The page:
Life & Beth is Alan Ayckbourn’s 71st play and is the final of his three “supernatural” plays, preceded by Haunting Julia and Snake In The Grass (It merges the all-male cast from Julia and the all-female cast from Snake) and it’s a light and whimsical tale covering the certainty of death and the continuity of life.
After 33 years of marriage, Beth (Joan Duffin) has come to except the death of her overbearing and conceited husband Gordon (Jon Comyn-Platt), a health and safety officer who had an uncanny knack of having accidents. Over the course of a family Christmas we discover that she is the only one of her family that has truly accepted, with some relief, his death.
The story is set within the living room of a semi-detached house, owned by this middle class family, as they gather together over two days, Christmas Eve and Christmas morning.
It is within this setting that we are introduced to Beth and her drunken, self-pitting sister-in-law Connie (Pauline Walsh); her selfish son Martin (Richard Parker) who is an unfortunate replica of his father; his sullenly and silent girlfriend Ella (Helen Dawson) a cordon bleu chef and the local Priest David (John Rhodes) himself recently bereaved.
This comical and touching ghost story follows Beth through the emotional damage wrought by her infuriating husband legacy and the return of his ghost.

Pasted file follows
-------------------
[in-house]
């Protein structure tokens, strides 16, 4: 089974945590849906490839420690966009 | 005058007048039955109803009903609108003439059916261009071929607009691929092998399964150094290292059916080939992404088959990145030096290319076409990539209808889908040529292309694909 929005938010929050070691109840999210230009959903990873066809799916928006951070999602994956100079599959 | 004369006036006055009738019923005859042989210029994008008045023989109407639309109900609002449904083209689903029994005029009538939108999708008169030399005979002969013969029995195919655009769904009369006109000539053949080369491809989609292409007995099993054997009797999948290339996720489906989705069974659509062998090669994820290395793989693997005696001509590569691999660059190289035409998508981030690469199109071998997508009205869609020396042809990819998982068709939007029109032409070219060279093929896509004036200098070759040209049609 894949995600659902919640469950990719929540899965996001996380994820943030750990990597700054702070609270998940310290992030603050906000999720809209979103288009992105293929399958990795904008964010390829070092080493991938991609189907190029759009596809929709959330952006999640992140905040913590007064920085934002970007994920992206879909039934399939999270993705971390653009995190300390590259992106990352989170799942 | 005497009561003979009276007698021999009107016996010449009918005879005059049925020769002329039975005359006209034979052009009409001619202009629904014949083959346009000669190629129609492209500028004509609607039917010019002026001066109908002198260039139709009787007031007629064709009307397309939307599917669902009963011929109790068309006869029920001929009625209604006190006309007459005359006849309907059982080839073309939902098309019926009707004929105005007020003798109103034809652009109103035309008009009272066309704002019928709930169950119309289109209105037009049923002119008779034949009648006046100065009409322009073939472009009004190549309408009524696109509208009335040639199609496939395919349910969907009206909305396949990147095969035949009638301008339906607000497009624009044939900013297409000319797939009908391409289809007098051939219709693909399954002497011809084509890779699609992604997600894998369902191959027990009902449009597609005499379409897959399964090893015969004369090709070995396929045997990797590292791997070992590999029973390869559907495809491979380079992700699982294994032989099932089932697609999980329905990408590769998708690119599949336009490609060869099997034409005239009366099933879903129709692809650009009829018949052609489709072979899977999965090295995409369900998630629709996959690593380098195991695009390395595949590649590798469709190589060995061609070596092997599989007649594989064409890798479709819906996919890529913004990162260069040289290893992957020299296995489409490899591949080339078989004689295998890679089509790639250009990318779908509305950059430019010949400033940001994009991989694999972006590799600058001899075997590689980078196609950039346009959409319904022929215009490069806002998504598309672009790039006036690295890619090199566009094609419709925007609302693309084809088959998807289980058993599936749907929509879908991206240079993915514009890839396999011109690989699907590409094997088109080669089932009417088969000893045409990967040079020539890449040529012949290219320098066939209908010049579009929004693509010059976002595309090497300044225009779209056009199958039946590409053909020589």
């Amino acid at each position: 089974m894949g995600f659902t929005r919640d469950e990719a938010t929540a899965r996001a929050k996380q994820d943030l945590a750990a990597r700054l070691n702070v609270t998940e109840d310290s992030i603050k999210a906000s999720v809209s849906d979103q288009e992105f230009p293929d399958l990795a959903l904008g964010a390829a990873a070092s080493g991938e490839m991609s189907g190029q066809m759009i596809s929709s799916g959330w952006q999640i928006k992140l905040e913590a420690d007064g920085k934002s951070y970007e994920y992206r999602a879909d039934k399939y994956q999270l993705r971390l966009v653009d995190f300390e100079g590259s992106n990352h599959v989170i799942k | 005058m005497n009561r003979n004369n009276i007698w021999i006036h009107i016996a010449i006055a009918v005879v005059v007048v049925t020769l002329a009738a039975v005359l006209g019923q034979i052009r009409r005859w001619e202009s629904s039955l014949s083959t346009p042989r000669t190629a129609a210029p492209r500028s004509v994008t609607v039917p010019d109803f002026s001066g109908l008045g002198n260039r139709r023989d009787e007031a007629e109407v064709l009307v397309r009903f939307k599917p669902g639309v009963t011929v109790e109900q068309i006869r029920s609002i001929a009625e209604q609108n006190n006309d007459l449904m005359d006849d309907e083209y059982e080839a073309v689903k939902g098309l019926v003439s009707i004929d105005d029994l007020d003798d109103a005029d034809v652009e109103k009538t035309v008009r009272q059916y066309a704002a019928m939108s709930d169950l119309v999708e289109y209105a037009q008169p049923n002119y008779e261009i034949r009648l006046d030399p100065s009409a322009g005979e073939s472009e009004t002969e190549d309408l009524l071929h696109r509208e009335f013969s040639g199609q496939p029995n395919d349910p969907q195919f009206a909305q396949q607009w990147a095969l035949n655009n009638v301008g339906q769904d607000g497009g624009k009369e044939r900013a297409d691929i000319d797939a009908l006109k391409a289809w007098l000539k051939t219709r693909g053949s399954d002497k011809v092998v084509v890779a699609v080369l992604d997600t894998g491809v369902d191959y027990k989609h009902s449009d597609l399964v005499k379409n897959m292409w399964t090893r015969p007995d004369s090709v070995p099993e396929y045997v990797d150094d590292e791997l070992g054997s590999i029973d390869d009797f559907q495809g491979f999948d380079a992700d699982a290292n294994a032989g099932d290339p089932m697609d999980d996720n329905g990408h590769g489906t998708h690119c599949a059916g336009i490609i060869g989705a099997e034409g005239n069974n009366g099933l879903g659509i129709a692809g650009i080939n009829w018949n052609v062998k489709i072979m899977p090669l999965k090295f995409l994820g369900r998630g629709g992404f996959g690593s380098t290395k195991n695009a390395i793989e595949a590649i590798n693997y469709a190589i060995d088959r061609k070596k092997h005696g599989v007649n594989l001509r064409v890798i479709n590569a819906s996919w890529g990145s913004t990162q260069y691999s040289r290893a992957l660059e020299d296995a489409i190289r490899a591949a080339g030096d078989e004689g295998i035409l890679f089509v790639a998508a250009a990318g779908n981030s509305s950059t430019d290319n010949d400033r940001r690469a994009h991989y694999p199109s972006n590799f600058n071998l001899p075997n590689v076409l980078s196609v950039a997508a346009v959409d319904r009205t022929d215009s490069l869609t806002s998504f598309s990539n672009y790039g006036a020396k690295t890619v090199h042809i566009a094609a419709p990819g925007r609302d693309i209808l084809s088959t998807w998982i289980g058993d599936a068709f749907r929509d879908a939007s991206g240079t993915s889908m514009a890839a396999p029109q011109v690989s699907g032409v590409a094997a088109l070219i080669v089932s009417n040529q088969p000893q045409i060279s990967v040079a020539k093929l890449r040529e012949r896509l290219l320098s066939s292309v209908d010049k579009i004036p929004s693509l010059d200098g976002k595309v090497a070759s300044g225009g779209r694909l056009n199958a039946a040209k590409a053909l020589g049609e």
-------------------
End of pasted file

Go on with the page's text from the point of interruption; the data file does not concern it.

Just as the 'put-upon' Beth starts to embrace a brand new independent life, she is confronted by Gordon’s' Ghost who continuing to subjugate her, just has as had when he was alive; he is revealed to be a rather pedantic and tedious man.
The main theme of Life and Beth is subtle, emotional control over others through insensitivity and bluntness. It is Beth who eventually shows that you can ultimately triumph and as the Priest gushes "accentuate the positive, eliminate the negative". You are left feeling optimistic.
Directed effectively by Ian Orry who provided some fine touches. It is Pauline Walsh who has the best part and demonstrates how to handle comedy with some good sharp repartee. This is nicely counterbalanced by Joan Duffins' subtle character acting. Richard Parkers delivers a confident and energetic performance with some lovely character nuances.
However, it should be stated the whole cast work really hard to bring to life, what at some points felt like a predictable 70's Sitcom. Even if the play lacks some flare, this observant and cosy farce is life affirming.
Reviewer: Mike Neary
Reviewed: 11th November 2016